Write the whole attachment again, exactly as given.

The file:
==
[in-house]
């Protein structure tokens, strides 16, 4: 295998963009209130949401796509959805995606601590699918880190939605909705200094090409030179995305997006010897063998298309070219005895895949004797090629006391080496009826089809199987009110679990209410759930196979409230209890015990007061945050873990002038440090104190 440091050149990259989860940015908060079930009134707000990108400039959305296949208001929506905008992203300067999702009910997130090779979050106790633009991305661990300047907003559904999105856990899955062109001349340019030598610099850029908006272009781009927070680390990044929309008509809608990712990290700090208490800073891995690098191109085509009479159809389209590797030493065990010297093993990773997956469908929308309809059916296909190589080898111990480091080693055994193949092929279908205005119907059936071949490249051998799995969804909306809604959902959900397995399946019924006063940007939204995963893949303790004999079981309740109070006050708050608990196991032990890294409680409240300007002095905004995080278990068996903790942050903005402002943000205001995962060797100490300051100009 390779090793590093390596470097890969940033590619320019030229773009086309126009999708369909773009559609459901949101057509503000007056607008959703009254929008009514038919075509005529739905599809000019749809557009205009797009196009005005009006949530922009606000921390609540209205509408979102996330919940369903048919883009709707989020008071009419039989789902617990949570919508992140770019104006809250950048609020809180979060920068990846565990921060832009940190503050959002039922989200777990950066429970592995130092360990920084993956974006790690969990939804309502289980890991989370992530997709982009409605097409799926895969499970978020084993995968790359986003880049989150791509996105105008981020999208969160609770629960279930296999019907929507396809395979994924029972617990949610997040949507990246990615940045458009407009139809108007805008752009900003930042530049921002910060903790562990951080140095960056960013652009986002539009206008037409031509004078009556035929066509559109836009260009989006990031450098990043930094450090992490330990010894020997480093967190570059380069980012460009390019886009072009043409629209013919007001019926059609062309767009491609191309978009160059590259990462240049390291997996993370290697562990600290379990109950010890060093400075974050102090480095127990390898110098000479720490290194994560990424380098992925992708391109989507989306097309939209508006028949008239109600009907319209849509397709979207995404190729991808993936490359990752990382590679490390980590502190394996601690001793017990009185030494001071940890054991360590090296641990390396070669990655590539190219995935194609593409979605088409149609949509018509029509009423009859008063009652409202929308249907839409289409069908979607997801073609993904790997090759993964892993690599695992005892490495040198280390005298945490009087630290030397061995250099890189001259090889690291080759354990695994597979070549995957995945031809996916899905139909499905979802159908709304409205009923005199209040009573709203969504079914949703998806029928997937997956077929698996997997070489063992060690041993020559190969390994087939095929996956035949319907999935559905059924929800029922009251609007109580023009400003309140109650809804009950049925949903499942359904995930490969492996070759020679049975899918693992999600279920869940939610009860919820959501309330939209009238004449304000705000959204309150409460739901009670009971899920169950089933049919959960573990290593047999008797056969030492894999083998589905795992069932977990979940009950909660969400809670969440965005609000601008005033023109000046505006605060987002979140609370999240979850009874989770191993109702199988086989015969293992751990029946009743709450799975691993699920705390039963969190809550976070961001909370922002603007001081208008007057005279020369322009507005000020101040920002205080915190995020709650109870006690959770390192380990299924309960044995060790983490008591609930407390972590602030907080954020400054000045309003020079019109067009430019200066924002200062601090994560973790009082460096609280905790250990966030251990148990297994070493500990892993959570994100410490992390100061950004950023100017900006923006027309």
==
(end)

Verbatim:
[in-house]
């Protein structure tokens, strides 16, 4: 295998963009209130949401796509959805995606601590699918880190939605909705200094090409030179995305997006010897063998298309070219005895895949004797090629006391080496009826089809199987009110679990209410759930196979409230209890015990007061945050873990002038440090104190 440091050149990259989860940015908060079930009134707000990108400039959305296949208001929506905008992203300067999702009910997130090779979050106790633009991305661990300047907003559904999105856990899955062109001349340019030598610099850029908006272009781009927070680390990044929309008509809608990712990290700090208490800073891995690098191109085509009479159809389209590797030493065990010297093993990773997956469908929308309809059916296909190589080898111990480091080693055994193949092929279908205005119907059936071949490249051998799995969804909306809604959902959900397995399946019924006063940007939204995963893949303790004999079981309740109070006050708050608990196991032990890294409680409240300007002095905004995080278990068996903790942050903005402002943000205001995962060797100490300051100009 390779090793590093390596470097890969940033590619320019030229773009086309126009999708369909773009559609459901949101057509503000007056607008959703009254929008009514038919075509005529739905599809000019749809557009205009797009196009005005009006949530922009606000921390609540209205509408979102996330919940369903048919883009709707989020008071009419039989789902617990949570919508992140770019104006809250950048609020809180979060920068990846565990921060832009940190503050959002039922989200777990950066429970592995130092360990920084993956974006790690969990939804309502289980890991989370992530997709982009409605097409799926895969499970978020084993995968790359986003880049989150791509996105105008981020999208969160609770629960279930296999019907929507396809395979994924029972617990949610997040949507990246990615940045458009407009139809108007805008752009900003930042530049921002910060903790562990951080140095960056960013652009986002539009206008037409031509004078009556035929066509559109836009260009989006990031450098990043930094450090992490330990010894020997480093967190570059380069980012460009390019886009072009043409629209013919007001019926059609062309767009491609191309978009160059590259990462240049390291997996993370290697562990600290379990109950010890060093400075974050102090480095127990390898110098000479720490290194994560990424380098992925992708391109989507989306097309939209508006028949008239109600009907319209849509397709979207995404190729991808993936490359990752990382590679490390980590502190394996601690001793017990009185030494001071940890054991360590090296641990390396070669990655590539190219995935194609593409979605088409149609949509018509029509009423009859008063009652409202929308249907839409289409069908979607997801073609993904790997090759993964892993690599695992005892490495040198280390005298945490009087630290030397061995250099890189001259090889690291080759354990695994597979070549995957995945031809996916899905139909499905979802159908709304409205009923005199209040009573709203969504079914949703998806029928997937997956077929698996997997070489063992060690041993020559190969390994087939095929996956035949319907999935559905059924929800029922009251609007109580023009400003309140109650809804009950049925949903499942359904995930490969492996070759020679049975899918693992999600279920869940939610009860919820959501309330939209009238004449304000705000959204309150409460739901009670009971899920169950089933049919959960573990290593047999008797056969030492894999083998589905795992069932977990979940009950909660969400809670969440965005609000601008005033023109000046505006605060987002979140609370999240979850009874989770191993109702199988086989015969293992751990029946009743709450799975691993699920705390039963969190809550976070961001909370922002603007001081208008007057005279020369322009507005000020101040920002205080915190995020709650109870006690959770390192380990299924309960044995060790983490008591609930407390972590602030907080954020400054000045309003020079019109067009430019200066924002200062601090994560973790009082460096609280905790250990966030251990148990297994070493500990892993959570994100410490992390100061950004950023100017900006923006027309």